Both the Western Conference Final and the Eastern Conference Final were interesting in this year’s NHL Stanley Cup Playoffs, notably because of the goalie matchups in both series. Marc-Andre Fleury and Connor Hellebuyck faced off in the West, with Braden Holtby and Andrei Vasilevskiy meeting in the East. The most interesting takeaway is that both the veteran goalies, Fleury and Holtby, led their teams past the playoff rookies Hellebuyck and Vasilevskiy for a berth in the Stanley Cup Final. Here’s a look at the details of each series, and all four goalies who were a part of them.
Marc-Andre Fleury is thriving as a member of the expansion Vegas Golden Knights, who currently sit just one win away from the Stanley Cup Final in their first year as a member of the NHL. Prior to being selected in the expansion draft, Fleury’s future with his former club, the Pittsburgh Penguins, was said to be uncertain. After moving to Vegas, he has proved all naysayers wrong, leaving virtually no room for criticism of the season he has put on for the Knights. With Pittsburgh out of the playoffs and with Fleury eyeing his fourth Stanley Cup championship, should the Penguins regret leaving him exposed this past summer?
For the third Stanley Cup playoffs in a row, the Washington Capitals and Pittsburgh Penguins will be meeting in the second round, with the past two series seeing Pittsburgh come out on top, going on to win back-to-back Stanley Cups. Also for the third year in a row, Caps goalie Braden Holtby and Pens goalie Matt Murray will be the guys between the pipes for their respective teams. Of the veteran Holtby and the young, already two-time Cup champion Murray, which goaltender gives their team the best chance to win and advance to the Eastern Conference Finals?
Following an 8-5 loss on home ice to lose their first-round playoff series against the reigning back-to-back Stanley Cup champion Pittsburgh Penguins, one thing about the Philadelphia Flyers became glaringly apparent: their goaltending situation is uncertain, and ultimately, unsolved. For years, now, the Flyers have yet to find a steady goalie tandem, and following a 6-game series of blowout after blowout, they have some work to do in the offseason if they want to fix their problems in goal.
Frederik Andersen is currently playing in his second season with the Toronto Maple Leafs, and despite his obvious success and stellar play, has still managed to fly under the radar of many in the hockey community. For all he has done in Toronto and beforehand with the Anaheim Ducks, Andersen might very well be the most underrated goaltender in the NHL. Here’s a look into his recent breakthrough as one of the league’s best.
A number of weeks ago, the National Hockey League announced it would be hosting the 2018 NHL Global Series, sending a number of NHL clubs overseas to various countries in Europe to hold their training camps and play a series of regular-season games against each other, repeating what they did this past season when they held games in Stockholm, Sweden. The league will also be sending teams back to China for another round of the NHL China Games, just as they did a year ago. NHL Commissioner Gary Bettman and other league officials claim that the goal of these trips is to grow the game, but the details suggest anything but.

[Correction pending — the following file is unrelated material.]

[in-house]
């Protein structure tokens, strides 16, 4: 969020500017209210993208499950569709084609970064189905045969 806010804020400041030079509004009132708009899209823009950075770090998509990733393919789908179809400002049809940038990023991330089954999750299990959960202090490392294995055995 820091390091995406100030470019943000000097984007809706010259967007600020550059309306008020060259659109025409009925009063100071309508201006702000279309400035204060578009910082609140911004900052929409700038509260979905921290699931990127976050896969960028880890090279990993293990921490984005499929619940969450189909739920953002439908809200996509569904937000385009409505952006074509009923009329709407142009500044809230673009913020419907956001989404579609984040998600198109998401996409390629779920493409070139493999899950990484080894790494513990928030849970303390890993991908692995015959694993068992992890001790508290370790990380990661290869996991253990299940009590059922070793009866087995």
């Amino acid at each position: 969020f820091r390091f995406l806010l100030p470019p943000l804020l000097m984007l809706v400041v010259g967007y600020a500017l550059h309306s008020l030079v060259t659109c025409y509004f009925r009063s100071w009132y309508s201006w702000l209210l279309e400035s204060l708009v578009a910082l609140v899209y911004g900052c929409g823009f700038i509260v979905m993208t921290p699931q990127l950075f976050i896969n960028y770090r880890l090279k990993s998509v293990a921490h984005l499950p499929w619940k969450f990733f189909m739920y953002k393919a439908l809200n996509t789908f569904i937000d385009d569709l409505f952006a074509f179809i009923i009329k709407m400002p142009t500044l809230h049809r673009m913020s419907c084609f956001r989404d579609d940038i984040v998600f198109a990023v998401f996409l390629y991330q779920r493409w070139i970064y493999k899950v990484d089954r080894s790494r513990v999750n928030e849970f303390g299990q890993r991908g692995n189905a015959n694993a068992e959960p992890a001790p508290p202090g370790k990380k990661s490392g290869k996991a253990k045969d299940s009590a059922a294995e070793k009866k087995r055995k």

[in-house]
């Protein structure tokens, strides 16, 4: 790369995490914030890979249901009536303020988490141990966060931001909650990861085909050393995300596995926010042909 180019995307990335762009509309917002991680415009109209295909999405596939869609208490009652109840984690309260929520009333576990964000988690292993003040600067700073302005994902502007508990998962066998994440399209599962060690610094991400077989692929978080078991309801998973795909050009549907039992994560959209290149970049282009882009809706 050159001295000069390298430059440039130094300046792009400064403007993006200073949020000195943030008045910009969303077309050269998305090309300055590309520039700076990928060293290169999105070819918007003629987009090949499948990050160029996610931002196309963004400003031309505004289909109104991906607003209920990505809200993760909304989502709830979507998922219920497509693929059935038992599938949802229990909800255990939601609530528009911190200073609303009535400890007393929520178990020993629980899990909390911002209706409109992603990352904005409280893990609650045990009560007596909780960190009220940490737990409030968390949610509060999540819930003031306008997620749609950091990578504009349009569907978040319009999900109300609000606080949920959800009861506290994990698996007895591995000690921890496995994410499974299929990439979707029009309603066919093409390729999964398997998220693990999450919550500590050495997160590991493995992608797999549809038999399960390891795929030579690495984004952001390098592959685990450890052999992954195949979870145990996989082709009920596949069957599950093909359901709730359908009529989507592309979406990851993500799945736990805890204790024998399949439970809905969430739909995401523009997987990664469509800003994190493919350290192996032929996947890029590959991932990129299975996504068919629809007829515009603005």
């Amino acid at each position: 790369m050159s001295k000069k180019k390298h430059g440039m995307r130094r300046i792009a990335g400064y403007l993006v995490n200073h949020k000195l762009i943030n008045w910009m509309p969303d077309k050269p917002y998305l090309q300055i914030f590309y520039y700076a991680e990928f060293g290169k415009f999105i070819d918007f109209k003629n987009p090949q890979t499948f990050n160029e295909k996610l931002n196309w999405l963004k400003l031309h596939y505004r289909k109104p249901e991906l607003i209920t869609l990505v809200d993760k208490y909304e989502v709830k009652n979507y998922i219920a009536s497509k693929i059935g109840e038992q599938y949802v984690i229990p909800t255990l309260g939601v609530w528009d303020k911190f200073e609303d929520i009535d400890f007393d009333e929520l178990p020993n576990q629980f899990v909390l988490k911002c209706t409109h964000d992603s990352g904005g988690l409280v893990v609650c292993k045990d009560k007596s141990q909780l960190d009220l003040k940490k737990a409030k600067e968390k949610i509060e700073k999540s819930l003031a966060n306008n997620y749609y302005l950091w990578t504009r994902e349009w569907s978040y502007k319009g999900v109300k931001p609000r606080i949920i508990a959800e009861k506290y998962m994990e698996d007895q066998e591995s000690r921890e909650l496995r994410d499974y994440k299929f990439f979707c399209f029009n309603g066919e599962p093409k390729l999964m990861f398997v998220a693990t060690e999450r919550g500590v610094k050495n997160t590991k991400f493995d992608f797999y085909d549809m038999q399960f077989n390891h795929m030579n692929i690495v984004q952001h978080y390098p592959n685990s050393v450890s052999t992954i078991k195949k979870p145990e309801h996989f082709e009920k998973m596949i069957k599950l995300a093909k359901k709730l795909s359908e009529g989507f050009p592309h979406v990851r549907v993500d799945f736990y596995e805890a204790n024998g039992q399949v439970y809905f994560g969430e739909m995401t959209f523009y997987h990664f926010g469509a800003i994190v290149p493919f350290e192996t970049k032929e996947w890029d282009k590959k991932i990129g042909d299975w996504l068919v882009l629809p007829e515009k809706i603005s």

For more than a few years now, the Buffalo Sabres have been bad. Not just missing the playoffs by a few points and not performing to their full potential bad, but consistently bottoming out and getting a top-10 pick bad. This past off-season, they shook up the back office and their roster alike, and had hoped to be a playoff contender at this point in the season. The exact opposite has happened, and they now find themselves at the bottom of the league. With things being as poor as they are, are the Buffalo Sabres really this bad?
In the 2017 World Junior Ice Hockey Championships, the United States came back from two two-goal deficits in the third period to edge Canada, 5-4, in a shootout to capture the gold medal for the first time since 2013. The USA squad looked to capture gold once again in the 2018 World Juniors, and had to rely on the tandem of Jake Oettinger and Joseph Woll to lead them from the crease.
Since entering the NHL full-time in the 2010-11 season with the Vancouver Canucks and serving as Roberto Luongo’s backup in their cup run, Cory Schneider has quietly been one of the league’s top goaltenders. He has kept his head down and paid his dues as a backup, first behind Luongo then behind Martin Brodeur for part of his first season in New Jersey after being traded. For the last several seasons, however, Schneider has been the Devils’ go-to guy, and he is finally getting his due with the team.
Ever since the introduction of the butterfly play style more than twenty years ago, the average height of NHL goaltenders has trended consistently upward. There is a massive difference in measurements of today’s goalies, with the average NHL goalie standing at just over 6-foot-2, compared to twenty years ago, when the average goalie measured at just under 5-foot-11. This trend has affected drafting strategy, scouting, and numerous careers— but is height truly the biggest factor in a goalie’s ability to stop pucks?